Humanity has kept their peace with other warring regions by forging peace treaties and keeping the dark forces at bay. However, a new and mysterious force is threatening the safety of everyone and everything in the world. This is the premise for Faeland, which is a brand new game from the Square Enix Collective. It is something which feels inspired by both the 8-bit and 16-bit generations and has the look of a 16-bit game.
The build I was playing placed me in the very beginning of the game, finding myself in a quaint little town. Being equipped only with a sword was kind of scary, slowly getting worried about what would attack me here. Upon entry of this town, I found myself challenged by the enemies and with the platforming, I had to perform. Slowly making my way through, I would find some chests with better gear for me and a shield. Only to slowly find the ring which an Innkeeper asked me to find. Returning back to the Innkeeper, he would thank me for retrieving the ring and sent me to the Elder of the Village for a specific task.
The gameplay of Faeland feels heavy, and each attack has a weight to it. Swinging the sword to attack enemies is the perfect feel of heavy, but tight. Upon pulling up my shield to block arrows, it immediately feels responsive. It feels slow and methodical, which is such a different feeling from other revivals of this generation. The sword, which was the only weapon I used during the demo, felt swift. Every strike was quick enough and pushed the enemies back just enough to feel not overwhelming. While I was at the demo, I often found it a little bit difficult. But the reason behind this is to have it feel like a game from that era.
Each environment in the build felt extremely unique, and the enemy design reflected this. In the tower, each enemy looked like they belonged there. Crows would swing from the tops of the roof, and vines would quickly pop-up from the ground below. And when I was in the underground stage of the demo, I found myself amongst these creatures who looked like they came straight from The Black Lagoon, and these slime balls who jump back and forth making a very disgusting squishing sound. The environments are very atmospheric, and the foregrounds to the game look incredible, making me feel like I really am in this environment, placing me in this fantastical world.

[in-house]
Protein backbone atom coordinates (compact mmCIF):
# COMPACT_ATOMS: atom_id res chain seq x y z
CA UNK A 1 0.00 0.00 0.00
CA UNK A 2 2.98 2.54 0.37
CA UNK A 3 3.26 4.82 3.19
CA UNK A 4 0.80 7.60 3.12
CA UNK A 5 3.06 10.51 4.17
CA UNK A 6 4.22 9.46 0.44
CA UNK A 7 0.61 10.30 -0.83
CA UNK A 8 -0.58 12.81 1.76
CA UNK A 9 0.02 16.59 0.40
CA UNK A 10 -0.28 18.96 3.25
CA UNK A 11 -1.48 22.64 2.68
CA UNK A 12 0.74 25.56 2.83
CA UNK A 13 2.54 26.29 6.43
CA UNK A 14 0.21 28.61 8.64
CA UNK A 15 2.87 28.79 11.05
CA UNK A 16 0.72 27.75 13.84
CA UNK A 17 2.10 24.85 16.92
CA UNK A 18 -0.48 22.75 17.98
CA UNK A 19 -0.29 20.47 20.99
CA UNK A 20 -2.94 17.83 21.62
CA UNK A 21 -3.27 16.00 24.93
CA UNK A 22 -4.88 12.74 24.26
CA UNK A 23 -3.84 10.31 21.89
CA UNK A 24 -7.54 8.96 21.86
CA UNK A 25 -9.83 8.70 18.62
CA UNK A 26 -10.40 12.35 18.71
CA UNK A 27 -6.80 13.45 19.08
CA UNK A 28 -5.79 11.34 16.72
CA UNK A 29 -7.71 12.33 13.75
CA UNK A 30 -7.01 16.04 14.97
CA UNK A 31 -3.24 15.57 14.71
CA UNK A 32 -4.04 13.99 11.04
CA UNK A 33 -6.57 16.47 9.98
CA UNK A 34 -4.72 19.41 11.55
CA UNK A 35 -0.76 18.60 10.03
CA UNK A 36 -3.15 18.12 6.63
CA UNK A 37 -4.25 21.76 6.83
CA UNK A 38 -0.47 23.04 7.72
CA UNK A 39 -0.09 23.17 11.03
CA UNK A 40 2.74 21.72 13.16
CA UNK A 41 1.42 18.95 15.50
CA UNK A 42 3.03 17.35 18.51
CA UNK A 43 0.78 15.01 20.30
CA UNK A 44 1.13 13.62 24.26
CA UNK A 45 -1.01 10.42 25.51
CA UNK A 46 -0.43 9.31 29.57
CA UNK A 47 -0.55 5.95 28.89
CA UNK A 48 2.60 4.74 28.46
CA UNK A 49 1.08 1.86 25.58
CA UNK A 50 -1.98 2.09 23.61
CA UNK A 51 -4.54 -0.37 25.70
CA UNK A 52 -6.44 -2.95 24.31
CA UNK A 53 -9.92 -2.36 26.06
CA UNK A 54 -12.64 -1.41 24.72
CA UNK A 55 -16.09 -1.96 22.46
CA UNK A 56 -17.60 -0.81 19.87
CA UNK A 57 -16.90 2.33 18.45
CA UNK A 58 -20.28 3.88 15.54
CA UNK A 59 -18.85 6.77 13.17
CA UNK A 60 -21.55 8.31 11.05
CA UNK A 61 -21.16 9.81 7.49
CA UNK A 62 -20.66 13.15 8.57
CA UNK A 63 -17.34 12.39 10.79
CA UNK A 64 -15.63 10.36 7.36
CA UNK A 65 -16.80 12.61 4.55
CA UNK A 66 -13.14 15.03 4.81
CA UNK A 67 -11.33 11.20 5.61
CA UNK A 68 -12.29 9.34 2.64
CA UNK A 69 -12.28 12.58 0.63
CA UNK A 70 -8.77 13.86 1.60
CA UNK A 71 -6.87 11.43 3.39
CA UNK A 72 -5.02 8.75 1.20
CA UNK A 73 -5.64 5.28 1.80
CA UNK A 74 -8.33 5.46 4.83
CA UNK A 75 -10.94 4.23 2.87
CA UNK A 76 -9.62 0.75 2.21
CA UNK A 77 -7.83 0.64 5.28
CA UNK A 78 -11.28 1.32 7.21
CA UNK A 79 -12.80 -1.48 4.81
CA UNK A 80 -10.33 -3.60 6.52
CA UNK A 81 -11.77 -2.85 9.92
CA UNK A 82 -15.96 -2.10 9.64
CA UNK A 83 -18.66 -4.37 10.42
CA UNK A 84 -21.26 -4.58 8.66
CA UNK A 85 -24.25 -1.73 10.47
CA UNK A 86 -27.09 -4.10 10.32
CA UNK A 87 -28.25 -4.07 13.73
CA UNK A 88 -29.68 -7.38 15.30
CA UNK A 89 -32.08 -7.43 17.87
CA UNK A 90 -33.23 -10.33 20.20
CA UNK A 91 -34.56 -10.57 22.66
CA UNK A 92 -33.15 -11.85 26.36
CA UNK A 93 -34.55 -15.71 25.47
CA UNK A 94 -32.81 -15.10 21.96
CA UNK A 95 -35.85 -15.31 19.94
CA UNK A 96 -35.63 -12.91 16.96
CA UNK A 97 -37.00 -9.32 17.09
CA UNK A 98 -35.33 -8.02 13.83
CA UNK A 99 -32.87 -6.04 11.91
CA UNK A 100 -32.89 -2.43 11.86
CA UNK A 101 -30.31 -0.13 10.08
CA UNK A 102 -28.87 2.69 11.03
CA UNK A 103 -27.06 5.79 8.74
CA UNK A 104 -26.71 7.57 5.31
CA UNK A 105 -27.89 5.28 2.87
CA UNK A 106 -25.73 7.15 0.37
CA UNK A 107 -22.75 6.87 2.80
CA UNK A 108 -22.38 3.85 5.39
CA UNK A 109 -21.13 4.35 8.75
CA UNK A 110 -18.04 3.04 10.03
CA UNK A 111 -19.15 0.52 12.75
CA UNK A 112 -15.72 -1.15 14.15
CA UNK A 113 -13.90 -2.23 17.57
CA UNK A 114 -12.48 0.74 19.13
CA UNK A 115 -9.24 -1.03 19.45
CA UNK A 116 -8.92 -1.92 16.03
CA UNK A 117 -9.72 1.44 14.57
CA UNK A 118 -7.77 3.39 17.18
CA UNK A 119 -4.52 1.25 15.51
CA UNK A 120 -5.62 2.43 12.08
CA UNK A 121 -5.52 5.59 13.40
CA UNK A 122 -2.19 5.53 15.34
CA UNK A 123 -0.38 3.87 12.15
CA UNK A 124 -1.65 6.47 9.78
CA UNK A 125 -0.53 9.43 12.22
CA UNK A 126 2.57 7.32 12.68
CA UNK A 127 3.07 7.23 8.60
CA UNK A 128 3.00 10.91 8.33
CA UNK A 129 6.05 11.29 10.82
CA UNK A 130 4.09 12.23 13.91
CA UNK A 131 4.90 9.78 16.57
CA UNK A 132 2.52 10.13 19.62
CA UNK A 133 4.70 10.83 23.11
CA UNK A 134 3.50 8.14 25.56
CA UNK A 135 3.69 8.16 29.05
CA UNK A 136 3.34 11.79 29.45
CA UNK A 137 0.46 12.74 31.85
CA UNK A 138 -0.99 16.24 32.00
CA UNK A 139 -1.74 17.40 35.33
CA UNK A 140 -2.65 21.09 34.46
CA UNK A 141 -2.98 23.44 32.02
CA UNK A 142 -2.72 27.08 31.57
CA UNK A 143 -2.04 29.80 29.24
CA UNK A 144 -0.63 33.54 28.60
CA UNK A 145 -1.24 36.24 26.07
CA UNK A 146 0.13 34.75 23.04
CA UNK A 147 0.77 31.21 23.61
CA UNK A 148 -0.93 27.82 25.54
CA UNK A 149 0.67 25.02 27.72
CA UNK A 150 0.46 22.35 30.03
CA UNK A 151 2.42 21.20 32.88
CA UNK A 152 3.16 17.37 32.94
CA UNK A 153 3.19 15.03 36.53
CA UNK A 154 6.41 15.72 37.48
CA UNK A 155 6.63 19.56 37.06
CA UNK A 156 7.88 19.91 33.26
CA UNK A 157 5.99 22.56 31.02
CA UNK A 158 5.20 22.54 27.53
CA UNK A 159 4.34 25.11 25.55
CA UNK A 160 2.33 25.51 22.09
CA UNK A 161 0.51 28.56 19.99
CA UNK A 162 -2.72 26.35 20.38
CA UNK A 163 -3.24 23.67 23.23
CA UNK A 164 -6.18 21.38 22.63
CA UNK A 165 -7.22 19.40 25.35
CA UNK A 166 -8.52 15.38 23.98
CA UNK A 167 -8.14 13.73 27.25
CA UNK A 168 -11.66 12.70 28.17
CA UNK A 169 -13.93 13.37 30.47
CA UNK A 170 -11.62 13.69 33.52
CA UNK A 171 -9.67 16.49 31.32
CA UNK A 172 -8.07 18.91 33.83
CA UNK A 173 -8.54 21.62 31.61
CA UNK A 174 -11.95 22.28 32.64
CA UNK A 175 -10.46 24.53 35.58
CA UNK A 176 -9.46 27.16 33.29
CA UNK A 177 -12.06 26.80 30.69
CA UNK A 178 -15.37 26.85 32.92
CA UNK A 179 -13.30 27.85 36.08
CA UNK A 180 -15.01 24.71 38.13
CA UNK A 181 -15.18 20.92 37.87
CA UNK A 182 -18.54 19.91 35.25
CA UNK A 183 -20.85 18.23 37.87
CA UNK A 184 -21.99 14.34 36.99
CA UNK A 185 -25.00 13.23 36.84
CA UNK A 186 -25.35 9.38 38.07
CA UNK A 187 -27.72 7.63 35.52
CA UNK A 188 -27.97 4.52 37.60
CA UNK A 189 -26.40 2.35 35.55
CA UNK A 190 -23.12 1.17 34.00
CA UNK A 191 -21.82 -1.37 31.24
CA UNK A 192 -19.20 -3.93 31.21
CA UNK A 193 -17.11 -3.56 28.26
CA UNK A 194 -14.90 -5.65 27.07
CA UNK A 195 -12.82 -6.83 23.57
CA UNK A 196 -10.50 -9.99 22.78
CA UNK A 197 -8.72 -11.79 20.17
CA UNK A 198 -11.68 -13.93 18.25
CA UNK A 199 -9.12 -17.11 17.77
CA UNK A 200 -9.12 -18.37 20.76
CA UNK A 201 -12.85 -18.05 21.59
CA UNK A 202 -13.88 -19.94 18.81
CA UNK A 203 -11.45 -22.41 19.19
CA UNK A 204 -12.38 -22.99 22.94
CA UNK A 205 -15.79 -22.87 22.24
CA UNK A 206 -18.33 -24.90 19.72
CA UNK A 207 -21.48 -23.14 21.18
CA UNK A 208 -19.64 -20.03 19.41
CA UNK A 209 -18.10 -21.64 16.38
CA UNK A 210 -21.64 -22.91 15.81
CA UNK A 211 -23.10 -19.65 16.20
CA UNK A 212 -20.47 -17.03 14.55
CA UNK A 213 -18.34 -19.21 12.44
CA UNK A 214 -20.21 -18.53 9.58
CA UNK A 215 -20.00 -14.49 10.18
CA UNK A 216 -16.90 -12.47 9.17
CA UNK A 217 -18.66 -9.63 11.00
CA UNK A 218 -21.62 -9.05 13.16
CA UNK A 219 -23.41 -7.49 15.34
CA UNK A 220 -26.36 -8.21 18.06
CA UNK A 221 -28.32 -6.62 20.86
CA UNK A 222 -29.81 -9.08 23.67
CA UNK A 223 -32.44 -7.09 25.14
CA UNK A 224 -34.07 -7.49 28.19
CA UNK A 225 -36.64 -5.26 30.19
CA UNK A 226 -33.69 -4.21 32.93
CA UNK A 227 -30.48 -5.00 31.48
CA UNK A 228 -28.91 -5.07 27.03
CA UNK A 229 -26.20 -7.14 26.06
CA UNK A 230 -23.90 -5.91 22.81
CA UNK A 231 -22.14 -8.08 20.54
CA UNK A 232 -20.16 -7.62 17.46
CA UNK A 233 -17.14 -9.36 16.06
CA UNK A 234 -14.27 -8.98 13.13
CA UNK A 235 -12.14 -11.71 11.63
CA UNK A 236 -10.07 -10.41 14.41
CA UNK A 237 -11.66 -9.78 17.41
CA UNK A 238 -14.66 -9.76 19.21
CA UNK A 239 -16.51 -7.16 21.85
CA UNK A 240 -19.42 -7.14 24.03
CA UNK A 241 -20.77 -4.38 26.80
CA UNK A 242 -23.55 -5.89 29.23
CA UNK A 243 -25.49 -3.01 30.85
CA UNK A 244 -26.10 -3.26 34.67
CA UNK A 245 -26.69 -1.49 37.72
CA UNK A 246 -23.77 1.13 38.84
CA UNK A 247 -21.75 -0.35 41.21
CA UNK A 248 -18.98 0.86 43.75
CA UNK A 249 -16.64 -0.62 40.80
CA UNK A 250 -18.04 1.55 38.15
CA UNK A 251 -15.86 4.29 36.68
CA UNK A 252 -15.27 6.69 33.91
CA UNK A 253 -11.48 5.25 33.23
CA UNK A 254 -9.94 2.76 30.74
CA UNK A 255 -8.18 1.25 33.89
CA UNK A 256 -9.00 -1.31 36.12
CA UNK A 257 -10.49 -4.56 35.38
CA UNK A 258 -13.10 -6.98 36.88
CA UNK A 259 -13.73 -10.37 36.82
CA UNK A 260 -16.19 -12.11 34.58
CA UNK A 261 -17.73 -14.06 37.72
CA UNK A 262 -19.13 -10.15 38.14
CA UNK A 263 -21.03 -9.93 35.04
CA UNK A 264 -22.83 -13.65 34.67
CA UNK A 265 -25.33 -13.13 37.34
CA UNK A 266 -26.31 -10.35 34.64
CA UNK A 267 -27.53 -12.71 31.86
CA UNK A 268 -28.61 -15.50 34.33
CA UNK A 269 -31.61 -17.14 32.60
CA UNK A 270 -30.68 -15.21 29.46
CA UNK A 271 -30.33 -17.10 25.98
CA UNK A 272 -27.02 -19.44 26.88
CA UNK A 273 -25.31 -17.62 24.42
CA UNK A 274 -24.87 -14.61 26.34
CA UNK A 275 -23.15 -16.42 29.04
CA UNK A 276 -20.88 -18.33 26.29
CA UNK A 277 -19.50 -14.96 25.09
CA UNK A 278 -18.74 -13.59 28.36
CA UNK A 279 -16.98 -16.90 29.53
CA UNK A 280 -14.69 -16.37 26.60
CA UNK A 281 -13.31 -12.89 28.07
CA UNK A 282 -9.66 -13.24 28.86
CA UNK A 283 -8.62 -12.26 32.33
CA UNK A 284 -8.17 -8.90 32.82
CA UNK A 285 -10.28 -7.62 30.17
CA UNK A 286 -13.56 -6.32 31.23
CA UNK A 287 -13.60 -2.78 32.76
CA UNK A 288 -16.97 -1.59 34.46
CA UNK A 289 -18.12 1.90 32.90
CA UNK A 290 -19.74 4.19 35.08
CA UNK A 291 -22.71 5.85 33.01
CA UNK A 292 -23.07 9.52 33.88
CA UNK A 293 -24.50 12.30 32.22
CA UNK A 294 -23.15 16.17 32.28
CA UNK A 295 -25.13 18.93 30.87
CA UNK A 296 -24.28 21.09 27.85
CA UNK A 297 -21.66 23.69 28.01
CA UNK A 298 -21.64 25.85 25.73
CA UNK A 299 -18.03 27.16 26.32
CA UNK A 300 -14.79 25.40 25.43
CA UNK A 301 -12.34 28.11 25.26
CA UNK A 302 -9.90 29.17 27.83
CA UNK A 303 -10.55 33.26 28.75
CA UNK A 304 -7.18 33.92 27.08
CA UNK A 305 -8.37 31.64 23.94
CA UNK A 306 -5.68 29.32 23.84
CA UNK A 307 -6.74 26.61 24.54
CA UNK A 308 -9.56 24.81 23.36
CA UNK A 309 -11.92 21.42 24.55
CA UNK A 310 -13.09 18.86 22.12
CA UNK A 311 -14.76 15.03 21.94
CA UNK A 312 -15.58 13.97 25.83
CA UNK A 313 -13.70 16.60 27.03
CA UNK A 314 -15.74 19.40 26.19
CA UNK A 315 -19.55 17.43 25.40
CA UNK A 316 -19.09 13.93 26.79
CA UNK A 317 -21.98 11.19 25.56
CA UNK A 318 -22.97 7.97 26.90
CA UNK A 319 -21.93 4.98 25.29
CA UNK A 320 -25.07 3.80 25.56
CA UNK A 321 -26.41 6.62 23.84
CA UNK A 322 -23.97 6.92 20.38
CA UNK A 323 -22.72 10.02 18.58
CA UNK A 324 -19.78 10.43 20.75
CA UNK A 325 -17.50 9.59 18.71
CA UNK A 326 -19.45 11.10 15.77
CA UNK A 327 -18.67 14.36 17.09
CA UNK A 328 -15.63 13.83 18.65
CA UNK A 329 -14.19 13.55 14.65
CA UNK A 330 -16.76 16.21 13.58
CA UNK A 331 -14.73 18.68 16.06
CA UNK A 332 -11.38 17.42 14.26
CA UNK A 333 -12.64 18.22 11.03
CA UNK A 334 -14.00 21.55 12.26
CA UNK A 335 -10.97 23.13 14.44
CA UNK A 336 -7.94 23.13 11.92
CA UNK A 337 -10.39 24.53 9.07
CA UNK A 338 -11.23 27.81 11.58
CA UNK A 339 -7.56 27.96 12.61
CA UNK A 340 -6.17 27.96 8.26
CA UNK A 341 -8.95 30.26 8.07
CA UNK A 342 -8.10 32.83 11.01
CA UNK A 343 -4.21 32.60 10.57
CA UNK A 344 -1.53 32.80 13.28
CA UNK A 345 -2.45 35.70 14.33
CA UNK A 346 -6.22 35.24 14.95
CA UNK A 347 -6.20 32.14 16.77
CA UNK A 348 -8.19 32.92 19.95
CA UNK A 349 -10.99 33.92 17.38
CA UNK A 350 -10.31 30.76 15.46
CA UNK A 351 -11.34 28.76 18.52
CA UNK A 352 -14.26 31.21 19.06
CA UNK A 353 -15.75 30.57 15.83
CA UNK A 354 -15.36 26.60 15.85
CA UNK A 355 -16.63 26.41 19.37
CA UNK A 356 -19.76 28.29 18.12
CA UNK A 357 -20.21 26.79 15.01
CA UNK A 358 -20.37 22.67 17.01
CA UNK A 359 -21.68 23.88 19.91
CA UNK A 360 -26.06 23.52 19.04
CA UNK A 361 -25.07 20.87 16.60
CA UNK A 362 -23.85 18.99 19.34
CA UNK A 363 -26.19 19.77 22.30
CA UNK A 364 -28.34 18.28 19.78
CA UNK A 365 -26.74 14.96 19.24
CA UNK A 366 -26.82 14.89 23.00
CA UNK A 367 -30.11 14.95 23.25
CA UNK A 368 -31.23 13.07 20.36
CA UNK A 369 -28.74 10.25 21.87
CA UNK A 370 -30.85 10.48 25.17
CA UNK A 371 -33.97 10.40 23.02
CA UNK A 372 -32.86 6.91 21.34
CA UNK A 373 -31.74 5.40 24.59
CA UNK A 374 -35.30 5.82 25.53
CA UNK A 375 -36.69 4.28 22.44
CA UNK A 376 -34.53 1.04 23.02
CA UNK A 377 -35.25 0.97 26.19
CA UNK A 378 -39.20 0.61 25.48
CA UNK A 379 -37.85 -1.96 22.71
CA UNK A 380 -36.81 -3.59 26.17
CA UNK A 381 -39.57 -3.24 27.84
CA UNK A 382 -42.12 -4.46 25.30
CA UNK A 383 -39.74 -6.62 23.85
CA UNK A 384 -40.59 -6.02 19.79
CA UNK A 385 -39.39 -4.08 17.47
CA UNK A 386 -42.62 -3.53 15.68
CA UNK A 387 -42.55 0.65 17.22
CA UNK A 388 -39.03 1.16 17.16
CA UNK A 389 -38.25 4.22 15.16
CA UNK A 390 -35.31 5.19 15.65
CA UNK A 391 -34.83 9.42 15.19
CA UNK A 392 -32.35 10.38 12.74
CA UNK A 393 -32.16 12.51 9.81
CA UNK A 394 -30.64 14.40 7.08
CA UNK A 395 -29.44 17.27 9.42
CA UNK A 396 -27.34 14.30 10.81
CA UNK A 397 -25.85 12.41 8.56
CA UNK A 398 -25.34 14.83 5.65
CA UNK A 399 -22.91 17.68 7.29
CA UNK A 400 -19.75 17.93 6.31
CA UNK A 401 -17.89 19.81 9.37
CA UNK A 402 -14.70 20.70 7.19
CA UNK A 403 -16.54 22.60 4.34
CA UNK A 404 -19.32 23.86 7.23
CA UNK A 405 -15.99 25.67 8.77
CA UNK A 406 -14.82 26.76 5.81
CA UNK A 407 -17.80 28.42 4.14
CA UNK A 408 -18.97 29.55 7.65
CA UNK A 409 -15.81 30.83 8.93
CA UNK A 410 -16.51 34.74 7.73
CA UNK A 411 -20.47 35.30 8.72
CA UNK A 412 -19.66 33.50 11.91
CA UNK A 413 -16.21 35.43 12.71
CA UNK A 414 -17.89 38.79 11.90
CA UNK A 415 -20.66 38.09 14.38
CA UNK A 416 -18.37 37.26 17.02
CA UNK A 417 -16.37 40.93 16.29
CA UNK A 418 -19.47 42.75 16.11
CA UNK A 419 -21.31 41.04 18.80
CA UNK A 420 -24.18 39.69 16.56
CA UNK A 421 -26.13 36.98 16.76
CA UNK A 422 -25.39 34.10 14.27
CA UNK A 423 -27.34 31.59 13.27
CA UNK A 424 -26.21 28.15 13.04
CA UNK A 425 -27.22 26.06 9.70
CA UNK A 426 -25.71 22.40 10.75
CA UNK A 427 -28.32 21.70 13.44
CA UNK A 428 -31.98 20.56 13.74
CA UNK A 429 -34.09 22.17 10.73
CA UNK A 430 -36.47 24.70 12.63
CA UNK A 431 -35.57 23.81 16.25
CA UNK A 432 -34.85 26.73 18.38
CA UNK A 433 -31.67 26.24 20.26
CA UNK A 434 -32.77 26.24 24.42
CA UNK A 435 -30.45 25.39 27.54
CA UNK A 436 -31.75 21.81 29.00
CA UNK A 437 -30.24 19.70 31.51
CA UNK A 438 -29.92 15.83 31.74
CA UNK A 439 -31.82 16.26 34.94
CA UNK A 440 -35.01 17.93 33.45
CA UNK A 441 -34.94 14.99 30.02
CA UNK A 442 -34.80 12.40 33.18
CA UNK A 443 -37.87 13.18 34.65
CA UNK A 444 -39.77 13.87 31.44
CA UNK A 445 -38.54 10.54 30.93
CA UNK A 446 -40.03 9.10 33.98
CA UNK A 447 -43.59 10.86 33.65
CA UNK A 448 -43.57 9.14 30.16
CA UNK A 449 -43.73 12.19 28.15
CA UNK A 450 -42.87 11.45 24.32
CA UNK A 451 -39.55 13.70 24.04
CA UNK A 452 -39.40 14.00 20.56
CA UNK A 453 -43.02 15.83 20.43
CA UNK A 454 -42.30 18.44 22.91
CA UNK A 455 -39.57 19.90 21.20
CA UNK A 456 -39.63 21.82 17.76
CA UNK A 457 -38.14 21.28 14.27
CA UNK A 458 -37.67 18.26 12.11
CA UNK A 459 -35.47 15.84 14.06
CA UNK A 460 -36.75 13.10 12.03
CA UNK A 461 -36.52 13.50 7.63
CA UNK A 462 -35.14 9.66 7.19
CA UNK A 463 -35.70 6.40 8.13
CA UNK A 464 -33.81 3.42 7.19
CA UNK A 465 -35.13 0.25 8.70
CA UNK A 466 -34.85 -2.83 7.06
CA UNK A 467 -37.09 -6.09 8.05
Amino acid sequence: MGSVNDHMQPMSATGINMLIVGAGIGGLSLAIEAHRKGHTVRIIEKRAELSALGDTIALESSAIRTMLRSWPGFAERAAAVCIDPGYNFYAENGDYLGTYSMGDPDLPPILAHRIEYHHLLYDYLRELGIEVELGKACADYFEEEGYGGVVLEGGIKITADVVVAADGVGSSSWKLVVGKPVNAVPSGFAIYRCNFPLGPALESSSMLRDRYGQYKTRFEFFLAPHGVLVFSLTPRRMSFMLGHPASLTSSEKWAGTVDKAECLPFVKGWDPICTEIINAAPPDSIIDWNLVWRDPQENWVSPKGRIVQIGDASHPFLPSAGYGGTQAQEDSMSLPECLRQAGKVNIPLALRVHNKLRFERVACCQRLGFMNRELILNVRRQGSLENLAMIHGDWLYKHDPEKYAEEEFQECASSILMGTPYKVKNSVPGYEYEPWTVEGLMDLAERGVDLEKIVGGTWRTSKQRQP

When I was speaking to Carlos Gonzalez, a developer from Tale Games, he wanted to make this game because it was his dream. He spoke of wanting to play this exact game as a kid, and so he sought to make it from the ground up. This is something which I really liked about his story, Faeland is something which does feel like it came straight out of a mind of a child, it is something which is fully realized.
The genre of the title is a Metroidvania, and you are able to see the visual progression of the protagonist. You get new armor, you get a new shield and it all is visible. This is something which made me feel the progression, it is a such a slight thing to notice, it is something which feels very rewarding. Another aspect of the game is the RPG element of it, which is something isn’t as present. But it is something which makes you find this sense of progression in the environment.
Faeland is a game which benefits from the genre it is inspired by and has the ambition and creativity of a modern game. The more time I spent with the game, the more I appreciated the environments and the foregrounds. It does bring some difficulty, but that is only to instill nostalgia from those from which it is inspired by.
Faeland is gonna launch on Kickstarter on April 17th.